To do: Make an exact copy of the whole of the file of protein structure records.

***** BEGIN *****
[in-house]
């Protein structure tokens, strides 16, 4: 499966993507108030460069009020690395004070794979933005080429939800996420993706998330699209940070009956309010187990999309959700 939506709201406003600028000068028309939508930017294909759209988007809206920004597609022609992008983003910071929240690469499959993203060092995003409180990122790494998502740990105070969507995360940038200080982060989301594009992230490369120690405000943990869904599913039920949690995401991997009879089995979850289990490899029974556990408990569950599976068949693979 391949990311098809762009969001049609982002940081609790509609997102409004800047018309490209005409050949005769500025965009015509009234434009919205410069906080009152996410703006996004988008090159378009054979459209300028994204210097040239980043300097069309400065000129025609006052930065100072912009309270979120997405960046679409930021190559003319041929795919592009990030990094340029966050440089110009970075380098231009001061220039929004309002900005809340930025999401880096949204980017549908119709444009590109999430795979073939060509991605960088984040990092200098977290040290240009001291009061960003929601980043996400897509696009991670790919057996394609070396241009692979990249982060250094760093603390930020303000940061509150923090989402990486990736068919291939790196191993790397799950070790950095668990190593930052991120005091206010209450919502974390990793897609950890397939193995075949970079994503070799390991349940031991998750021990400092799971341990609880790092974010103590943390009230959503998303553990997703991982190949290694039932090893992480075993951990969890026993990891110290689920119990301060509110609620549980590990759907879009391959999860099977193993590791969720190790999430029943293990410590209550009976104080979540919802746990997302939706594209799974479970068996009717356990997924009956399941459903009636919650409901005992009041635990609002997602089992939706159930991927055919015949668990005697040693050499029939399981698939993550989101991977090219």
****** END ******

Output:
[in-house]
């Protein structure tokens, strides 16, 4: 499966993507108030460069009020690395004070794979933005080429939800996420993706998330699209940070009956309010187990999309959700 939506709201406003600028000068028309939508930017294909759209988007809206920004597609022609992008983003910071929240690469499959993203060092995003409180990122790494998502740990105070969507995360940038200080982060989301594009992230490369120690405000943990869904599913039920949690995401991997009879089995979850289990490899029974556990408990569950599976068949693979 391949990311098809762009969001049609982002940081609790509609997102409004800047018309490209005409050949005769500025965009015509009234434009919205410069906080009152996410703006996004988008090159378009054979459209300028994204210097040239980043300097069309400065000129025609006052930065100072912009309270979120997405960046679409930021190559003319041929795919592009990030990094340029966050440089110009970075380098231009001061220039929004309002900005809340930025999401880096949204980017549908119709444009590109999430795979073939060509991605960088984040990092200098977290040290240009001291009061960003929601980043996400897509696009991670790919057996394609070396241009692979990249982060250094760093603390930020303000940061509150923090989402990486990736068919291939790196191993790397799950070790950095668990190593930052991120005091206010209450919502974390990793897609950890397939193995075949970079994503070799390991349940031991998750021990400092799971341990609880790092974010103590943390009230959503998303553990997703991982190949290694039932090893992480075993951990969890026993990891110290689920119990301060509110609620549980590990759907879009391959999860099977193993590791969720190790999430029943293990410590209550009976104080979540919802746990997302939706594209799974479970068996009717356990997924009956399941459903009636919650409901005992009041635990609002997602089992939706159930991927055919015949668990005697040693050499029939399981698939993550989101991977090219």